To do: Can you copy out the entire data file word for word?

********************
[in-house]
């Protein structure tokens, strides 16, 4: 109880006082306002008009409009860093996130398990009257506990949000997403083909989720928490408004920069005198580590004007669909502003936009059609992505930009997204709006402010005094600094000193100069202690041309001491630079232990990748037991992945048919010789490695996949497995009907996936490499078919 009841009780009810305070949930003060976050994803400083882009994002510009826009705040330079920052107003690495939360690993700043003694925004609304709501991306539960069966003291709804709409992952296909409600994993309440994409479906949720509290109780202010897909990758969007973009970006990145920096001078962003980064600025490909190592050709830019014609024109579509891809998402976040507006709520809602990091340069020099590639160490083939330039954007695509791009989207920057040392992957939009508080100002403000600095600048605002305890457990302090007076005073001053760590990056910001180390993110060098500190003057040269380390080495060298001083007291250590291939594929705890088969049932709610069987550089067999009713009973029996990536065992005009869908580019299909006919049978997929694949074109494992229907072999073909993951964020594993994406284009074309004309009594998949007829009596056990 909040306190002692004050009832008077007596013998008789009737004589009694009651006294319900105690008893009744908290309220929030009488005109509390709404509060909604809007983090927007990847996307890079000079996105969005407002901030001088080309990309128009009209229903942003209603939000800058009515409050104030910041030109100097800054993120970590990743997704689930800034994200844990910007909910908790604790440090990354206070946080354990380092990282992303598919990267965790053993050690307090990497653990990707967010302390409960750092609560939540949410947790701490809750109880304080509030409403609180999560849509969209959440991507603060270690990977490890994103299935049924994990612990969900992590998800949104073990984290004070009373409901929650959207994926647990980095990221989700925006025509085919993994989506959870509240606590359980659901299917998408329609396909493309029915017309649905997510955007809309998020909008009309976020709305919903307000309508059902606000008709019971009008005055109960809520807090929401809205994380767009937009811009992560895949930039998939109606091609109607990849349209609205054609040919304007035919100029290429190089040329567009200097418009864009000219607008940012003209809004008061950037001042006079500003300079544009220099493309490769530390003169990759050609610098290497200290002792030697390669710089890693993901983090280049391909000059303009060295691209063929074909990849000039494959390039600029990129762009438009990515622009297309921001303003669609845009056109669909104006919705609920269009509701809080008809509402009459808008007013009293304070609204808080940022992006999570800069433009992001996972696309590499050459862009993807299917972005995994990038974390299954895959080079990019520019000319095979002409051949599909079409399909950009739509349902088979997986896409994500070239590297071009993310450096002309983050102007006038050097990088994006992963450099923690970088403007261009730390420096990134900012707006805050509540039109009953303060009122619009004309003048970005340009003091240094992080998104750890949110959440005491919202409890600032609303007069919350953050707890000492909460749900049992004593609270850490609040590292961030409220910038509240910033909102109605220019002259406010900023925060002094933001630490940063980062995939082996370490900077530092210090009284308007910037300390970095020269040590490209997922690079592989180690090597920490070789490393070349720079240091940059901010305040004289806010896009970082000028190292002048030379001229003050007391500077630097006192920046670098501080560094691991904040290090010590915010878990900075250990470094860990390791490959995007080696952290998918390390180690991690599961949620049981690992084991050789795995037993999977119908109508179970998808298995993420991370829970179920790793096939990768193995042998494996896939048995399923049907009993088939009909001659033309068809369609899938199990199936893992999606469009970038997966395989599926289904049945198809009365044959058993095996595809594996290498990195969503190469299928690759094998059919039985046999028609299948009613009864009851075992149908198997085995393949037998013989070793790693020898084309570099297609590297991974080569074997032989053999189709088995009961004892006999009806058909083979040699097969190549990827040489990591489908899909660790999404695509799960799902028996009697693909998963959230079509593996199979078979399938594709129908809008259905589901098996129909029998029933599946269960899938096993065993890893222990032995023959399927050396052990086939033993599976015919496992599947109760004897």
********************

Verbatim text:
[in-house]
């Protein structure tokens, strides 16, 4: 109880006082306002008009409009860093996130398990009257506990949000997403083909989720928490408004920069005198580590004007669909502003936009059609992505930009997204709006402010005094600094000193100069202690041309001491630079232990990748037991992945048919010789490695996949497995009907996936490499078919 009841009780009810305070949930003060976050994803400083882009994002510009826009705040330079920052107003690495939360690993700043003694925004609304709501991306539960069966003291709804709409992952296909409600994993309440994409479906949720509290109780202010897909990758969007973009970006990145920096001078962003980064600025490909190592050709830019014609024109579509891809998402976040507006709520809602990091340069020099590639160490083939330039954007695509791009989207920057040392992957939009508080100002403000600095600048605002305890457990302090007076005073001053760590990056910001180390993110060098500190003057040269380390080495060298001083007291250590291939594929705890088969049932709610069987550089067999009713009973029996990536065992005009869908580019299909006919049978997929694949074109494992229907072999073909993951964020594993994406284009074309004309009594998949007829009596056990 909040306190002692004050009832008077007596013998008789009737004589009694009651006294319900105690008893009744908290309220929030009488005109509390709404509060909604809007983090927007990847996307890079000079996105969005407002901030001088080309990309128009009209229903942003209603939000800058009515409050104030910041030109100097800054993120970590990743997704689930800034994200844990910007909910908790604790440090990354206070946080354990380092990282992303598919990267965790053993050690307090990497653990990707967010302390409960750092609560939540949410947790701490809750109880304080509030409403609180999560849509969209959440991507603060270690990977490890994103299935049924994990612990969900992590998800949104073990984290004070009373409901929650959207994926647990980095990221989700925006025509085919993994989506959870509240606590359980659901299917998408329609396909493309029915017309649905997510955007809309998020909008009309976020709305919903307000309508059902606000008709019971009008005055109960809520807090929401809205994380767009937009811009992560895949930039998939109606091609109607990849349209609205054609040919304007035919100029290429190089040329567009200097418009864009000219607008940012003209809004008061950037001042006079500003300079544009220099493309490769530390003169990759050609610098290497200290002792030697390669710089890693993901983090280049391909000059303009060295691209063929074909990849000039494959390039600029990129762009438009990515622009297309921001303003669609845009056109669909104006919705609920269009509701809080008809509402009459808008007013009293304070609204808080940022992006999570800069433009992001996972696309590499050459862009993807299917972005995994990038974390299954895959080079990019520019000319095979002409051949599909079409399909950009739509349902088979997986896409994500070239590297071009993310450096002309983050102007006038050097990088994006992963450099923690970088403007261009730390420096990134900012707006805050509540039109009953303060009122619009004309003048970005340009003091240094992080998104750890949110959440005491919202409890600032609303007069919350953050707890000492909460749900049992004593609270850490609040590292961030409220910038509240910033909102109605220019002259406010900023925060002094933001630490940063980062995939082996370490900077530092210090009284308007910037300390970095020269040590490209997922690079592989180690090597920490070789490393070349720079240091940059901010305040004289806010896009970082000028190292002048030379001229003050007391500077630097006192920046670098501080560094691991904040290090010590915010878990900075250990470094860990390791490959995007080696952290998918390390180690991690599961949620049981690992084991050789795995037993999977119908109508179970998808298995993420991370829970179920790793096939990768193995042998494996896939048995399923049907009993088939009909001659033309068809369609899938199990199936893992999606469009970038997966395989599926289904049945198809009365044959058993095996595809594996290498990195969503190469299928690759094998059919039985046999028609299948009613009864009851075992149908198997085995393949037998013989070793790693020898084309570099297609590297991974080569074997032989053999189709088995009961004892006999009806058909083979040699097969190549990827040489990591489908899909660790999404695509799960799902028996009697693909998963959230079509593996199979078979399938594709129908809008259905589901098996129909029998029933599946269960899938096993065993890893222990032995023959399927050396052990086939033993599976015919496992599947109760004897």